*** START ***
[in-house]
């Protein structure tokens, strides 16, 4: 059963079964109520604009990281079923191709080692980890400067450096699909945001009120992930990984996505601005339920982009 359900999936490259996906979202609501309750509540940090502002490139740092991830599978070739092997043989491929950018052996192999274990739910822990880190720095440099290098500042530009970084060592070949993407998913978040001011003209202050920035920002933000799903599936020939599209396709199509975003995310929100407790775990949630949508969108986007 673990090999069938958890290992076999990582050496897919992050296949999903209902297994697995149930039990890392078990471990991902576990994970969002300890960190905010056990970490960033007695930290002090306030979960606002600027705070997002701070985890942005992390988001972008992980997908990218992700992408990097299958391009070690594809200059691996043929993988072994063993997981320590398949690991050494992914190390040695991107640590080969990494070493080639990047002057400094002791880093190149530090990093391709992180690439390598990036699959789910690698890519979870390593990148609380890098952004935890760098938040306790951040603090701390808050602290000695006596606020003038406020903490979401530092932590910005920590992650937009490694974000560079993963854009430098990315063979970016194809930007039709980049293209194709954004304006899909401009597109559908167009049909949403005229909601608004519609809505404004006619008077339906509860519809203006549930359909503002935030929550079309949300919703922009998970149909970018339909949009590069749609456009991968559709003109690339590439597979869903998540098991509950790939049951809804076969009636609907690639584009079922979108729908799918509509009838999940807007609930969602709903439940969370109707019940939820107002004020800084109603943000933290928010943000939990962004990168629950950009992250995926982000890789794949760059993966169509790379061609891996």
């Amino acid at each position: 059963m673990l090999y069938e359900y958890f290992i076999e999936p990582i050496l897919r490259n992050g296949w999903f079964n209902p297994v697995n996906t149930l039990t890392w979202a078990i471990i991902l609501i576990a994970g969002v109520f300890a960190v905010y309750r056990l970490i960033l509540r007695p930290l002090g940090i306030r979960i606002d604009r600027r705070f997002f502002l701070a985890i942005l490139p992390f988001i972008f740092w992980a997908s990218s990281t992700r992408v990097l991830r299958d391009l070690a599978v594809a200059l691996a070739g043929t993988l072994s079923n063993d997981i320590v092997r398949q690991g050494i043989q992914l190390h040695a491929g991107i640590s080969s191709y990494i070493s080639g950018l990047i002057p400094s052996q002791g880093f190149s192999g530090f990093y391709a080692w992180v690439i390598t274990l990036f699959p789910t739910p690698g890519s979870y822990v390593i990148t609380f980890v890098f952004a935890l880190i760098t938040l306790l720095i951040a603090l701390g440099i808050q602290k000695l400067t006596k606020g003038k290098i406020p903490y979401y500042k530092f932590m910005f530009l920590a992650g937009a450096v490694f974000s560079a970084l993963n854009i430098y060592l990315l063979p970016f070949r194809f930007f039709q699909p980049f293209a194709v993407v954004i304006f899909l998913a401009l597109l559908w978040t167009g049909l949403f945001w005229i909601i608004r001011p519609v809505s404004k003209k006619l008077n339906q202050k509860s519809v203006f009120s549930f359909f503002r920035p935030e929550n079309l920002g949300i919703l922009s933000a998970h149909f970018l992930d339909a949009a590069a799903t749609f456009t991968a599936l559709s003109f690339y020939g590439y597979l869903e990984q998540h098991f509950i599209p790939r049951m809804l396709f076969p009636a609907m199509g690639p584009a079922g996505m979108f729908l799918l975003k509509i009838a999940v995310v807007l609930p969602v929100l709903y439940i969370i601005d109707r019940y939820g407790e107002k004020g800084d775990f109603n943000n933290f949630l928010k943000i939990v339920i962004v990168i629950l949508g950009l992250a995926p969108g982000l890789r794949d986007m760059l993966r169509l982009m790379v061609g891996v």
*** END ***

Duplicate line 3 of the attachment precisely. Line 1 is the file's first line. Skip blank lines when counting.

């Amino acid at each position: 059963m673990l090999y069938e359900y958890f290992i076999e999936p990582i050496l897919r490259n992050g296949w999903f079964n209902p297994v697995n996906t149930l039990t890392w979202a078990i471990i991902l609501i576990a994970g969002v109520f300890a960190v905010y309750r056990l970490i960033l509540r007695p930290l002090g940090i306030r979960i606002d604009r600027r705070f997002f502002l701070a985890i942005l490139p992390f988001i972008f740092w992980a997908s990218s990281t992700r992408v990097l991830r299958d391009l070690a599978v594809a200059l691996a070739g043929t993988l072994s079923n063993d997981i320590v092997r398949q690991g050494i043989q992914l190390h040695a491929g991107i640590s080969s191709y990494i070493s080639g950018l990047i002057p400094s052996q002791g880093f190149s192999g530090f990093y391709a080692w992180v690439i390598t274990l990036f699959p789910t739910p690698g890519s979870y822990v390593i990148t609380f980890v890098f952004a935890l880190i760098t938040l306790l720095i951040a603090l701390g440099i808050q602290k000695l400067t006596k606020g003038k290098i406020p903490y979401y500042k530092f932590m910005f530009l920590a992650g937009a450096v490694f974000s560079a970084l993963n854009i430098y060592l990315l063979p970016f070949r194809f930007f039709q699909p980049f293209a194709v993407v954004i304006f899909l998913a401009l597109l559908w978040t167009g049909l949403f945001w005229i909601i608004r001011p519609v809505s404004k003209k006619l008077n339906q202050k509860s519809v203006f009120s549930f359909f503002r920035p935030e929550n079309l920002g949300i919703l922009s933000a998970h149909f970018l992930d339909a949009a590069a799903t749609f456009t991968a599936l559709s003109f690339y020939g590439y597979l869903e990984q998540h098991f509950i599209p790939r049951m809804l396709f076969p009636a609907m199509g690639p584009a079922g996505m979108f729908l799918l975003k509509i009838a999940v995310v807007l609930p969602v929100l709903y439940i969370i601005d109707r019940y939820g407790e107002k004020g800084d775990f109603n943000n933290f949630l928010k943000i939990v339920i962004v990168i629950l949508g950009l992250a995926p969108g982000l890789r794949d986007m760059l993966r169509l982009m790379v061609g891996v």